The heftiest investment into a female-founded FinTech in 2022 went to Starling Bank, which netted $170 million in its post Series D Late Stage Round.


For Investors in B2B FinTech, the nature of those companies rely on founders with domain expertise to navigate regulatory environments in FinTech and other regulated industries. Finance overall lacks female representation [in these categories]. Notwithstanding, we work with fantastic female CEOs across our portfolio and it’s a signal to diversify more”

– Jay Wilson, Investment Director, Albion VC

Mergers and Aquisitions

2022 brought in good news for corporate M&A. Strategic mergers and acquisitions in global FinTech have maintained steady levels of activity, generating over $72 billion in 2022 across 614 deals with an average deal size of $117 million.

In 2021 mergers and acquisitions accounted for $86.9 million across 736 deals with an average deal size of $118 million.

What’s Ahead for 2023?

After two record-breaking years for FinTech investment in 2020 and 2021, 2022 has been a testing year for FinTech as the sector began to witness the impact of inflation and economic slowdown from the third quarter. With global FinTech investment down by 30%, it begs the question of what current conditions mean for the sector as a whole?

On a macroeconomic perspective, major investment hubs, including the UK, will take time to recover.


Private market valuation benchmarks should continue to normalise to pre-2020 levels, while the record level of dry powder held by VC firms will allow high quality companies to continue to attract funding.”

– Tim Levene, CEO, Augmentum FinTech

Cross industry data strongly suggests that FinTech will move in step with other capital markets around the world and will recover in unison.

Across FinTech verticals, B2C Fintech will face additional challenges in 2023 as inflation impacts everyday consumers.


B2C will be challenged with less capital available to fund the growth of less attractive business models. It will most likely come to some high profile acquisitions and folding of companies the public did not anticipate. B2B fintechs serving the finance function or offering cost efficiencies will become more attractive, as CFOs become more focused on these opportunities.”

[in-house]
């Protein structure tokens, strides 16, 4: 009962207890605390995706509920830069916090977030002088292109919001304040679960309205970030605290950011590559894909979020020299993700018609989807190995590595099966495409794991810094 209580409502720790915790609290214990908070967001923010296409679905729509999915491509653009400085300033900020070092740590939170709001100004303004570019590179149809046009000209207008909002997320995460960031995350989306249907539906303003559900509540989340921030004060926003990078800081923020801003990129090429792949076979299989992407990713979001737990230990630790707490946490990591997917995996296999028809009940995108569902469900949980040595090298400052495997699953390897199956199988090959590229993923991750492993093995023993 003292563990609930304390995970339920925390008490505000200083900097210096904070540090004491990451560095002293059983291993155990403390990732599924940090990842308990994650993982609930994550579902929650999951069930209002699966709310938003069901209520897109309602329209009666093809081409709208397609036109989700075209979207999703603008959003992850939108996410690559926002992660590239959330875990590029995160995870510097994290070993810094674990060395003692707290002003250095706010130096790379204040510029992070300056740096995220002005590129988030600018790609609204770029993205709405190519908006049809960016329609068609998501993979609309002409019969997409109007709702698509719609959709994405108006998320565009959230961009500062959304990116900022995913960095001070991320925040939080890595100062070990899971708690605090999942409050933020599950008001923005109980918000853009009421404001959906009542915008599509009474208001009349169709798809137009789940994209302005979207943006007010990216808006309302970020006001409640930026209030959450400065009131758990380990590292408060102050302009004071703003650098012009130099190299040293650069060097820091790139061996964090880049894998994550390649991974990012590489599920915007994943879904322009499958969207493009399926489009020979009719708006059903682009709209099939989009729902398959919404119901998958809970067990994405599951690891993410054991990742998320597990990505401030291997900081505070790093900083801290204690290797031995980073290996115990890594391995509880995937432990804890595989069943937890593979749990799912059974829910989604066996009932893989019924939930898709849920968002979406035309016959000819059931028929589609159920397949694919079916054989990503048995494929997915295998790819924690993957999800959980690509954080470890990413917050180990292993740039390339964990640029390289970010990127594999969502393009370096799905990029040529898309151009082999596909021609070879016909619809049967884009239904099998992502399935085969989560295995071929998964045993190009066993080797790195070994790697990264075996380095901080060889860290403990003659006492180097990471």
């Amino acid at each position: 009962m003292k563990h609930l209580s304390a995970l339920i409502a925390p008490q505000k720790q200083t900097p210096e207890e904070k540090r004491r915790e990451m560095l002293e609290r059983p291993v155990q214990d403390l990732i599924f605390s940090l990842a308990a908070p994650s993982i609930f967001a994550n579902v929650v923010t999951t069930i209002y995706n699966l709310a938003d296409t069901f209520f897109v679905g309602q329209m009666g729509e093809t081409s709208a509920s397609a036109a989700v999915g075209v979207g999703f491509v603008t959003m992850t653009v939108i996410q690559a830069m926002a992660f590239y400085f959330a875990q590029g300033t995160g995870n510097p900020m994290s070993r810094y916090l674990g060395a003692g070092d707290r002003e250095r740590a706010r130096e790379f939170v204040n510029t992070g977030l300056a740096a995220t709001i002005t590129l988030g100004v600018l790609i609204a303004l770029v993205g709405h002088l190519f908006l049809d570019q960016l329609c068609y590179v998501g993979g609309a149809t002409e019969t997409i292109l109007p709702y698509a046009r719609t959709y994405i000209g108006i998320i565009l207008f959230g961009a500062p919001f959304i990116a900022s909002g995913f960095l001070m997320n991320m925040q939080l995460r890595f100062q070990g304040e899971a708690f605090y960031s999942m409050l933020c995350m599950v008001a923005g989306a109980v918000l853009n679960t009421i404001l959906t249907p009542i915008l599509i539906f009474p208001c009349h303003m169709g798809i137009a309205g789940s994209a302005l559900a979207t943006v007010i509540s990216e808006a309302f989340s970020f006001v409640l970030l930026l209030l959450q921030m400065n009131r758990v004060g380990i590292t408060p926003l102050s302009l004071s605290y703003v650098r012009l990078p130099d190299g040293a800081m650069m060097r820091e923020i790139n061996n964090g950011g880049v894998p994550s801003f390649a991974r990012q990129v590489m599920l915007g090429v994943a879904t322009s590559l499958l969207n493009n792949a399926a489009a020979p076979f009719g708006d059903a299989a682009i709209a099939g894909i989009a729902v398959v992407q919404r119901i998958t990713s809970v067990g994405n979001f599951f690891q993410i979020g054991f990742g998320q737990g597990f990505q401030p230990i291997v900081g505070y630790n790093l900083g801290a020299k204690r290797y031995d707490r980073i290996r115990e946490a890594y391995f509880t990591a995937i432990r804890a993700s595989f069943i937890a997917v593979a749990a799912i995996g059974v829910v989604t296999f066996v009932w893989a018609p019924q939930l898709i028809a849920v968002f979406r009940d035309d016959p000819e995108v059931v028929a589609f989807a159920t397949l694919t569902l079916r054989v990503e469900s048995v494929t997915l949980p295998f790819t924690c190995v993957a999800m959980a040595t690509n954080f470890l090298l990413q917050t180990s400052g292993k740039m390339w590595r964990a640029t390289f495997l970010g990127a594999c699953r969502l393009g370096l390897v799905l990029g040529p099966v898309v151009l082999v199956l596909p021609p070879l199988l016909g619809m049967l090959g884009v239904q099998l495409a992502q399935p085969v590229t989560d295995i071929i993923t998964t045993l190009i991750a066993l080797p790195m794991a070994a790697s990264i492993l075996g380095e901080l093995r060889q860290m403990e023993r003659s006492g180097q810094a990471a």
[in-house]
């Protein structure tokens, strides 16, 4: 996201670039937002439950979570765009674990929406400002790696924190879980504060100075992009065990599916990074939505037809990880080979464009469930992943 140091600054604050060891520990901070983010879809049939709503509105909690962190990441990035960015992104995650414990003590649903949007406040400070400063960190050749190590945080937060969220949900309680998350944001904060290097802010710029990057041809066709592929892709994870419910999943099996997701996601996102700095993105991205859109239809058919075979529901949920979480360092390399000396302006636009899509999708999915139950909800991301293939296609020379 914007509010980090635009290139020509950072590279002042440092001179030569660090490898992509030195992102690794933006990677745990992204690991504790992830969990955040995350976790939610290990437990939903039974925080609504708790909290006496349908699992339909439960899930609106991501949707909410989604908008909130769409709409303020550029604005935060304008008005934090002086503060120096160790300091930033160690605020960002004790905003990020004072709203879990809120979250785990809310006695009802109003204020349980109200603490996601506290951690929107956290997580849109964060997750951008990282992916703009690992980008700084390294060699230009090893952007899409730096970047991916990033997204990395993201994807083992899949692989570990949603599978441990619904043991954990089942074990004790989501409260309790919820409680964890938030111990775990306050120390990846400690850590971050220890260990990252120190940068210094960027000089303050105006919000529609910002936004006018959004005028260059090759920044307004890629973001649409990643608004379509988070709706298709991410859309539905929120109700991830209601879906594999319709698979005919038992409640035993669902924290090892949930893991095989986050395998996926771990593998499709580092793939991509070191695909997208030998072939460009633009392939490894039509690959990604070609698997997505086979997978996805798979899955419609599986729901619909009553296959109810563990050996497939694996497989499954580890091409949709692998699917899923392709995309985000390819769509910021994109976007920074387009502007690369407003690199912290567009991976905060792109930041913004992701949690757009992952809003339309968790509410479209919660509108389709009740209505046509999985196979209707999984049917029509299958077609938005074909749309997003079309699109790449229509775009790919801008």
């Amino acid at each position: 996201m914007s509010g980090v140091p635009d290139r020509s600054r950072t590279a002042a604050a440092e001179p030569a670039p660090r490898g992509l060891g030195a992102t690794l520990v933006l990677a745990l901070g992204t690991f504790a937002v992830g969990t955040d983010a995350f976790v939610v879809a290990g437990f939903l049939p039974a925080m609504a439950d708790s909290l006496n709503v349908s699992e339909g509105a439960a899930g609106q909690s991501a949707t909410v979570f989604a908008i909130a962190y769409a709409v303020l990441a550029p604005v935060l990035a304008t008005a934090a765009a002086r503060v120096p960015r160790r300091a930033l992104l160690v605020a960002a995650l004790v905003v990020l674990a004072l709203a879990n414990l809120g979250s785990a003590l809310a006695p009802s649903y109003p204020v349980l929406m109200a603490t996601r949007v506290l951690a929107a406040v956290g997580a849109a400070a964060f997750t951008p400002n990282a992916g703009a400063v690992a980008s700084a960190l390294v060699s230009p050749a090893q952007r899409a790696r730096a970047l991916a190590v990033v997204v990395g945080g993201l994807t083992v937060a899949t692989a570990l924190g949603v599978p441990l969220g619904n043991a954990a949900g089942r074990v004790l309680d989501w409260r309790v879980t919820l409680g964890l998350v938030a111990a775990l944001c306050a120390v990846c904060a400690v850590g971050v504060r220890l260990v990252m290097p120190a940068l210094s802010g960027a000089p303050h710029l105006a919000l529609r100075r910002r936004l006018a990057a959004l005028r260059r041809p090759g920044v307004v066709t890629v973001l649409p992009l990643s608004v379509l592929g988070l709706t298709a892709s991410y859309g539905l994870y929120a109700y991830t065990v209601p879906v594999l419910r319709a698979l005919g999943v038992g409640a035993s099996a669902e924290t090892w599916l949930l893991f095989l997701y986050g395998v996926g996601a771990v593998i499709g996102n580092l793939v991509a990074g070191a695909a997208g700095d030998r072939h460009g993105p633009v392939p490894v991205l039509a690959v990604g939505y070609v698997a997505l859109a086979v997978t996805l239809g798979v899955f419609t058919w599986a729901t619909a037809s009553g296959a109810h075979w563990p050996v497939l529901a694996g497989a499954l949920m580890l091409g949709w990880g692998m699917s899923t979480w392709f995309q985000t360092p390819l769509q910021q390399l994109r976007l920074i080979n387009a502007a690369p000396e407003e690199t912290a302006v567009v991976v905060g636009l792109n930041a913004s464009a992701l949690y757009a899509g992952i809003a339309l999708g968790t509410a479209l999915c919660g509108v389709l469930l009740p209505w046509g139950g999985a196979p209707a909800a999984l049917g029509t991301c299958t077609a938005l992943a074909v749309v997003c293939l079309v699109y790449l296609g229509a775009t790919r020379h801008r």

– Oliver Richards, co-Head, MMC Ventures


The transition from ‘capital inefficient VC growth at any cost’ to ‘profitable growth’ is not easy to execute even if companies announce large restructuring plans. Investors like Fidelity International Strategic Ventures have specifically named embedded finance, open banking and companies that focus on revenue enablement and derive true disruption to incumbent business models.”

- Erik Mostenicky, VP of Venture Capital, Fidelity International Strategic Ventures

The UK in particular itself as a leading destination to start and scale a FinTech business. Not only has the UK maintained its second position in global rankings for investment in FinTechs behind only the US, but London continues to be a leading global FinTech investment hub in 2022 with $10.2 billion received, only slightly down on the level of investment the capital received in 2021.

Strong M&A levels point to maturation of the industry. If investment levels in FinTech continue to follow the same cyclical trajectory as private equity, M&A and IPOs have done for decades, it is likely that FinTech investment may fluctuate throughout 2023 before ultimately making a comeback later in 2024.


We’ll continue to see lots of new areas of innovation moving forward with many new entrepreneurs born when they leave large fintechs to start something new. That makes it a very exciting time to be an investor.”

– Oliver Richards, MMC Ventures

All told, the impending market slowdown that Innovate Finance reported on in July 2022 has settled in. Investors and entrepreneurs, however, remain cautiously optimistic as uncertainty makes way for new opportunities. Multiple VCs recalled the 2008 financial crisis as a breeding ground for new businesses and industries, FinTech included. After all, many investors agree, necessity is the mother of invention.


For tech entrepreneurs, 2023 represents a unique opportunity to start new projects. Investor appetite at pre-seed and seed stage will be high, and hiring will be easier with less compensation pressure than in recent years. Remember many of today’s household tech names rose out of the ashes of the 2008 financial crisis.”

– Kevin Chong, Co-Founder, Outward VC


The data was compiled and summarised by Innovate Finance using PitchBook data as at 31st of December 2022. FinTech investment includes accelerator, incubator, angel, seed, early and later stages VC, and PE growth/expansion funding. The data includes both equity and debt capital raises. The data has not been reviewed or approved by PitchBook.

We would like to thank the following contributors:

  • Paul Scully, Digital Economy Minister
  • Chris Woolard, UK Head of FinTech, EY
  • Kevin Chong, Co-Founder of Outward VC
  • Tim Levene, CEO of Augmentum FinTech
  • Erik Mostenicky, VP of Venture Capital at Fidelity International Strategic Ventures
  • Jay Wilson, Investment Director, Albion VC
  • Oliver Richards, Co-Head, MMC Ventures
  • Janine Hirt, CEO, Innovate Finance
  • Roberto Napolitano, Director of Marketing and Communications, Innovate Finance
  • Mike Carter, Head of Platform Lending, 36H Group, Innovate Finance
  • Veronica Glab, Head of Engagement, Innovate Finance
  • Fred Raybould, Graphic Designer, Innovate Finance